A few months back, commenter Becca mentioned the book Names From Africa (1972) by Ogonna Chuks-orji. This was one of the first baby name books in the U.S. to focus on African names exclusively.
I haven’t yet read it in full, but Ebony ran an article in 1977 about African-American naming traditions (a few months after Roots first aired) and included a selection of names from the book.
I’ve included the names below, but first here’s a snippet of the article:
Then came the ’60s and ’70s and the rejection of assimilation efforts. Cultural nationalism and separatism replaced integration and Afro-Americans changed their names to reflect their new consciousness. The name of people of African descent as a whole was changed from Negro or colored to Black or Afro-American to reflect an aggressive pride in the African heritage, and an affirmation of the validity of self-defined identity. Africa became a source of names. Very Anglo-Saxon or exotic European names were changed to African names–usually Swahili names with meanings pertinent to the struggle. African leaders, past and present, like Shaka, Kwame Nkrumah and Sekou Toure, began to provide the heroic, strong, inspirational names. The eclectic choice of African names reflects the Pan-Africanist orientation of the Afro-American identity.
Here are all the girl names:
According to the SSA data, some of the these girl names saw higher usage as baby names thanks to the article:
- Aba – debuted in 1978
- Abimbola – increased usage in ’77
- Akwete – one-hit wonder in 1977
- Chinue – debuted in 1977
- Efia – peak usage in ’77
- Jamila – peak usage in ’77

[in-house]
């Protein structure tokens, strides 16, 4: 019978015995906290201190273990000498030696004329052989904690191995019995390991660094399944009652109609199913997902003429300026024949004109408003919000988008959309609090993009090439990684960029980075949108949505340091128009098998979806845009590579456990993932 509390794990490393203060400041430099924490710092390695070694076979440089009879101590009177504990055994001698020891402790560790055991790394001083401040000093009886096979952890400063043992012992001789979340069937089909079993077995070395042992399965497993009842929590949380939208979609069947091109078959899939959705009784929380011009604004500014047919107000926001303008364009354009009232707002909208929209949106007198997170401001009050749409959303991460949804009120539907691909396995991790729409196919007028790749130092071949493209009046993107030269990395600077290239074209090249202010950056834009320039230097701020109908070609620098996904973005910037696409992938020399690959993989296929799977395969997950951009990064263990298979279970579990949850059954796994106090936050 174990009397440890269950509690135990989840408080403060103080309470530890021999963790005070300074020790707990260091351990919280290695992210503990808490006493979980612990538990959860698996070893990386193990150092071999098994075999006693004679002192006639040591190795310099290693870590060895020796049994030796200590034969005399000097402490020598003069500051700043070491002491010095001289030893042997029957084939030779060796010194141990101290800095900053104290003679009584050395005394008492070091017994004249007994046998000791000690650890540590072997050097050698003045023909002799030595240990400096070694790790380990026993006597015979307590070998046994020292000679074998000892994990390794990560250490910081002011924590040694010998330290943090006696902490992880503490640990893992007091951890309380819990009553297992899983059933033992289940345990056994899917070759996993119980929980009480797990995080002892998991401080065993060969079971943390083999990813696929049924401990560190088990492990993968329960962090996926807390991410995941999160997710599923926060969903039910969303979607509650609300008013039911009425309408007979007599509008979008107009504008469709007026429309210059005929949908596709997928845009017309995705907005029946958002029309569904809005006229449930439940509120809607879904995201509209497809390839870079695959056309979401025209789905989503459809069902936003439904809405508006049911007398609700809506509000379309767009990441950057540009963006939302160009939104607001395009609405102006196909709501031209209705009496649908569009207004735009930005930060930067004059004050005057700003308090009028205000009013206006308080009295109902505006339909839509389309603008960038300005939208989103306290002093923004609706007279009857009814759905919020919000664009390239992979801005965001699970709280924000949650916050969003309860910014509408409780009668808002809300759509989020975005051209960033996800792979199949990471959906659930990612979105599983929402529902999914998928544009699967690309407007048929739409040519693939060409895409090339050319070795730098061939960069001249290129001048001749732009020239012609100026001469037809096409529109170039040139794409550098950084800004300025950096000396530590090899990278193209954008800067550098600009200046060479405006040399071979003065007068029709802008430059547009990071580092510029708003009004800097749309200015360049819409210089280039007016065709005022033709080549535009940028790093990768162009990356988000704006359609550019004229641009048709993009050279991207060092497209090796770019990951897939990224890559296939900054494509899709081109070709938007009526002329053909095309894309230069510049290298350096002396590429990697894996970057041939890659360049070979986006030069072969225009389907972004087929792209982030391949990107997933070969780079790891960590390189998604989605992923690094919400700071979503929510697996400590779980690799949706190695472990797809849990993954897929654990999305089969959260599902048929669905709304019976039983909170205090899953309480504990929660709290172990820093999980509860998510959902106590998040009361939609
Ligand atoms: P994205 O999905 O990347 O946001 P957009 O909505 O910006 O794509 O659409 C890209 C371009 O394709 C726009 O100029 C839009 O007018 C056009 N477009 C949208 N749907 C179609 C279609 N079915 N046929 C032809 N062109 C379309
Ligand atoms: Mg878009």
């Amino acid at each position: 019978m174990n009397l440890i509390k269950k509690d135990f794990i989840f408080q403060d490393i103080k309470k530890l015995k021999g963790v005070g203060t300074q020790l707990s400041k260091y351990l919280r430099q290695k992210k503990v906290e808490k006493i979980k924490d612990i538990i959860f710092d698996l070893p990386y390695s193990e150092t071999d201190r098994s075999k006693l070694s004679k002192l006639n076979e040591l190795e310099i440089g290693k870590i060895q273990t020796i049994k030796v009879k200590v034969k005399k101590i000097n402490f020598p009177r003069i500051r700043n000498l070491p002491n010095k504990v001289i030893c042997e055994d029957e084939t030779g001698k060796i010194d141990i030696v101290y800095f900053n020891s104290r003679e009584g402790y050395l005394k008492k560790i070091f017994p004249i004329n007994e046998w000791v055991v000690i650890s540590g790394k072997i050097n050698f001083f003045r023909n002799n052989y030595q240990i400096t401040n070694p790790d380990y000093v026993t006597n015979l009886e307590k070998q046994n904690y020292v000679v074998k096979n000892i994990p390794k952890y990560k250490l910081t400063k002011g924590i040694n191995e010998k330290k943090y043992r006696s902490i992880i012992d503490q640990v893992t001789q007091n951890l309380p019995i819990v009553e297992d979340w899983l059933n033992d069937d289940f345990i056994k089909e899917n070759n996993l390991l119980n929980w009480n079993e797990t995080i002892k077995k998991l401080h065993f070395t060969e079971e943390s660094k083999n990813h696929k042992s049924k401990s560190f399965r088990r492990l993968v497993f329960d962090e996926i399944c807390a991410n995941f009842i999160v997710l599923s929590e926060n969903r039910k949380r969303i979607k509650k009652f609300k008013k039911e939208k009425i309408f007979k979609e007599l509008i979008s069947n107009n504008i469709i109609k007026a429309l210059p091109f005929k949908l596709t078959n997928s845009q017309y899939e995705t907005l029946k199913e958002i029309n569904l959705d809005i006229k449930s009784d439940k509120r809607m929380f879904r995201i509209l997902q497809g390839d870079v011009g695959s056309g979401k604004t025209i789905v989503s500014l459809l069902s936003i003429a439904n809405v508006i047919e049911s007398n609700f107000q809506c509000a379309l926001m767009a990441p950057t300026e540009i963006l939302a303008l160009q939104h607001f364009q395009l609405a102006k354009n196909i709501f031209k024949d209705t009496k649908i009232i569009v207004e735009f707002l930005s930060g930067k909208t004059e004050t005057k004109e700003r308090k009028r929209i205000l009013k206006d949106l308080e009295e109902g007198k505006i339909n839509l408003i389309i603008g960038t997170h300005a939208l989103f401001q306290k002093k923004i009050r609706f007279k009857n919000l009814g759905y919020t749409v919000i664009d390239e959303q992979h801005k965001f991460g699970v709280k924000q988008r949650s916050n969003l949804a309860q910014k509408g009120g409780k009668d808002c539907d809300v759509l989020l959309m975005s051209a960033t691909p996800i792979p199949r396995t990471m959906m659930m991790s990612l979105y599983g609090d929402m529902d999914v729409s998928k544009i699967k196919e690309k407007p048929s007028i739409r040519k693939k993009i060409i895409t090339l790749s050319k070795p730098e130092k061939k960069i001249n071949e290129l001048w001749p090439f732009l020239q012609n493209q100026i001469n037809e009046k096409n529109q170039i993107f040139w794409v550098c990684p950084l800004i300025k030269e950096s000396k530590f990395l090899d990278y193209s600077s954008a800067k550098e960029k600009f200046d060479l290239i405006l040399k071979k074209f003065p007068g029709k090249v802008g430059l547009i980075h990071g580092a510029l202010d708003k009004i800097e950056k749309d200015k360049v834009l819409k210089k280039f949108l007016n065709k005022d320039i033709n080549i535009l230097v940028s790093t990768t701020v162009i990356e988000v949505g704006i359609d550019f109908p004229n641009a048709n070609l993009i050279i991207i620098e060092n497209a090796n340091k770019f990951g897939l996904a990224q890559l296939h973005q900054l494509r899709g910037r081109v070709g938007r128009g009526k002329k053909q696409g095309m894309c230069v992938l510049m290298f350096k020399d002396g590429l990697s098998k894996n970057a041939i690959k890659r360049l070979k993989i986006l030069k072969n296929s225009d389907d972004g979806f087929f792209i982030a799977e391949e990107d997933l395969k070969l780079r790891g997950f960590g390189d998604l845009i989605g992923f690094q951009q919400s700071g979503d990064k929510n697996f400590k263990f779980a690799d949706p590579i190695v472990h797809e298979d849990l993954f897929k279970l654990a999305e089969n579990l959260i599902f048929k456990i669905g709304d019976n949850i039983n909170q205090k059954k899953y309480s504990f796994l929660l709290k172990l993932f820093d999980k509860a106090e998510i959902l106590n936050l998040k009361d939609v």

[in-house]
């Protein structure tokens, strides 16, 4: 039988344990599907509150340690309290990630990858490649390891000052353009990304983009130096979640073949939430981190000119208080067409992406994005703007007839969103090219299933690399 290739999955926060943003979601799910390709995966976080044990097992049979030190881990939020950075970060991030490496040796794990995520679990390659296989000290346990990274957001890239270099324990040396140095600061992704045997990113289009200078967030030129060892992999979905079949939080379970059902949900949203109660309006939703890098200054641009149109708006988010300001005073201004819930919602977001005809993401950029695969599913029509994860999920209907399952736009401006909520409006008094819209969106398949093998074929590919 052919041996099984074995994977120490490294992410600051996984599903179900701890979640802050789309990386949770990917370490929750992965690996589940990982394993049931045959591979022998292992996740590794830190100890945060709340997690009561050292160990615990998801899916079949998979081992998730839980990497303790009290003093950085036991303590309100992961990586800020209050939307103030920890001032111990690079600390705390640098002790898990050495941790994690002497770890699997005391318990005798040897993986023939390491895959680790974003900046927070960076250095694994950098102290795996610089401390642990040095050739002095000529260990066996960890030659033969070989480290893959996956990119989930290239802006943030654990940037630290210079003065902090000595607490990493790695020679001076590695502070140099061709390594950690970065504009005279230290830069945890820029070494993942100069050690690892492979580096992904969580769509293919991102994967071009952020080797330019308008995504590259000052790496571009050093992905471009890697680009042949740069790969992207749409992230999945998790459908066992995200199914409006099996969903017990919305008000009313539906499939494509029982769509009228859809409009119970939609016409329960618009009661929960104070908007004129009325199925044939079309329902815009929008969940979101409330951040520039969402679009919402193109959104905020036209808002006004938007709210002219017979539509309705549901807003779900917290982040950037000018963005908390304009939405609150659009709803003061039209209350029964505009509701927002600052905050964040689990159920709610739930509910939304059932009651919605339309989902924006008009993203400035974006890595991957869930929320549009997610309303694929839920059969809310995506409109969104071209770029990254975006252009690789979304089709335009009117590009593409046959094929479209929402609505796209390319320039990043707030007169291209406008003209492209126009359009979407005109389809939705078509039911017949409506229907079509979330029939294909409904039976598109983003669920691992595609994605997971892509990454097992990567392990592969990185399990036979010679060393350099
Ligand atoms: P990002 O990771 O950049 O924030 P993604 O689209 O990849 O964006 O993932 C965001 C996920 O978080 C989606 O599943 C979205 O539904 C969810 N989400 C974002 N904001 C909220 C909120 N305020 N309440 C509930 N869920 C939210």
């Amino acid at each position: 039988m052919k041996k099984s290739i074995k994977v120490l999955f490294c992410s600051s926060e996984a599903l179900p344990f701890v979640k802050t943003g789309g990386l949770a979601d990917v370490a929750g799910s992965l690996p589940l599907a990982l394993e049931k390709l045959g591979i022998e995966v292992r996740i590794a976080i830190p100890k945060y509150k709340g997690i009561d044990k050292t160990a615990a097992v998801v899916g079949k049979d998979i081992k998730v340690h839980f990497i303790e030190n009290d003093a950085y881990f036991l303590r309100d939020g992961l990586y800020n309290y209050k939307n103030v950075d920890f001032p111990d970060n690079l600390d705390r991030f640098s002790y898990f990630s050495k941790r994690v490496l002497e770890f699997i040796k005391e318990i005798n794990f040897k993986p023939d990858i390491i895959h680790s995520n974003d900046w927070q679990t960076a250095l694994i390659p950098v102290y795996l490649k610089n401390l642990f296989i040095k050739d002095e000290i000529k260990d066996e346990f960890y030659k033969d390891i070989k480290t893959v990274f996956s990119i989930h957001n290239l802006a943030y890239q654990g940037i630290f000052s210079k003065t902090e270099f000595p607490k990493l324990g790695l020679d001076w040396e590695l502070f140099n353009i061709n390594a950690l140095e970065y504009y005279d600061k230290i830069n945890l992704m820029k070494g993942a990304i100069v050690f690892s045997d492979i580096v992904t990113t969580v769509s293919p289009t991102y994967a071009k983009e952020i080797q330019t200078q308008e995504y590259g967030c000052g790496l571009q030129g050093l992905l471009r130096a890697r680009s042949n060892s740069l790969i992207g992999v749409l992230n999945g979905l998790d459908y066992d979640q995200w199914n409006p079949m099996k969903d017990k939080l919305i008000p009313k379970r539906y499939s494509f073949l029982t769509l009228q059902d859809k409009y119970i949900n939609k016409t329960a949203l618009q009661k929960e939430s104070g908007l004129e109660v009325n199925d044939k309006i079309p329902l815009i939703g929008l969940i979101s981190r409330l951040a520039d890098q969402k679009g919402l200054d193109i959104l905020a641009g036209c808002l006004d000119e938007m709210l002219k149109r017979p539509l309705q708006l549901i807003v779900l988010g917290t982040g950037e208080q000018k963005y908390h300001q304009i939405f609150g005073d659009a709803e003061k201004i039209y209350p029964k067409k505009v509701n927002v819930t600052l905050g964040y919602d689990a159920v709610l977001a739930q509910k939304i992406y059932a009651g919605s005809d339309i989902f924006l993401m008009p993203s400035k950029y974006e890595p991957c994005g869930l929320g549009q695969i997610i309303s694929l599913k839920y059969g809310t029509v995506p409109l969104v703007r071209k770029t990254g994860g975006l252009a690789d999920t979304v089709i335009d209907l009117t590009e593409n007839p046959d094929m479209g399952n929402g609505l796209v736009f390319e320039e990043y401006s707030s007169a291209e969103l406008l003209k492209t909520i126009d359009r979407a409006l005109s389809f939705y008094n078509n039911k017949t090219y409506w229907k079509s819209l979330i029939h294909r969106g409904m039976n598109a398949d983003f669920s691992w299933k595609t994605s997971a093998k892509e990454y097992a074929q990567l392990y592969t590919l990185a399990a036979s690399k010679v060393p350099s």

- Kamilah – increased usage in ’77
- Layla – increased usage in ’77
- Naila – increased usage in ’77
- Rashida – peak usage in ’77
- Safiya – increased usage in ’77
- Sauda – peak usage in ’77
The names Habibah, Ifetayo, Masani, and Ramla saw no significant movement in the data. The names Abayomi and Ode have only appeared in the data only as a boy names (…though Abayomi did see peak usage in ’77). The other names (Akwokwo, Bayo, Chucki, Dada, Folayan, Hembadoon, Ifama, Ige, Kambo, Mawusi, Oseye, Pasua, Quibilah, Serwa and Sigolwide) have never been in the data at all, as of this writing.
And here are all the boy names:
And here are the boy names that saw higher usage as baby names thanks to the article:
- Abdalla – increased usage in ’77
- Abubakar – debuted in 1977
- Hasani – peak usage in ’77
- Hashim – increased usage in ’77
- Idi – one-hit wonder in 1977 (and the name of infamous Ugandan president Idi Amin)
- Kamau – increased usage in ’77
- Kefentse – one-hit wonder in 1977
- Khalfani – increased usage in ’77
- Kontar – one-hit wonder in 1977
- Kwasi – peak usage in ’77
- Lateef – peak usage in ’77
- Makalani – one-hit wonder in 1977 (Makalani also happens to mean “heavenly eyes” or “eyes of heaven” in Hawaiian)
- Mensah – debuted in 1977
- Nuru – debuted in 1977
The other names (Bwerani, Chionesu, Chiumbo, Dingane, Dunsimi, Fudail, Gamba, Gogo, Gowon, Gwandoya, Kamuzu, Lumo, Machupa*, Mbwana, Mongo, Mosegi, Mwamba and Nangwaya) have never been in the data at all.
*I was very curious about the definition of Machupa, “likes to drink.” Turns out it’s not alcohol-related; another book on African names specifies that the root of Machupa is probably chupa, a Kiswahili word meaning “bottle.”
- Stewart, Julia. African Names: Names from the African Continent for Children and Adults. New York: Citadel Press, 1993.
- Walker, Sheila S. “What’s in a Name?” Ebony Jun. 1977: 74+.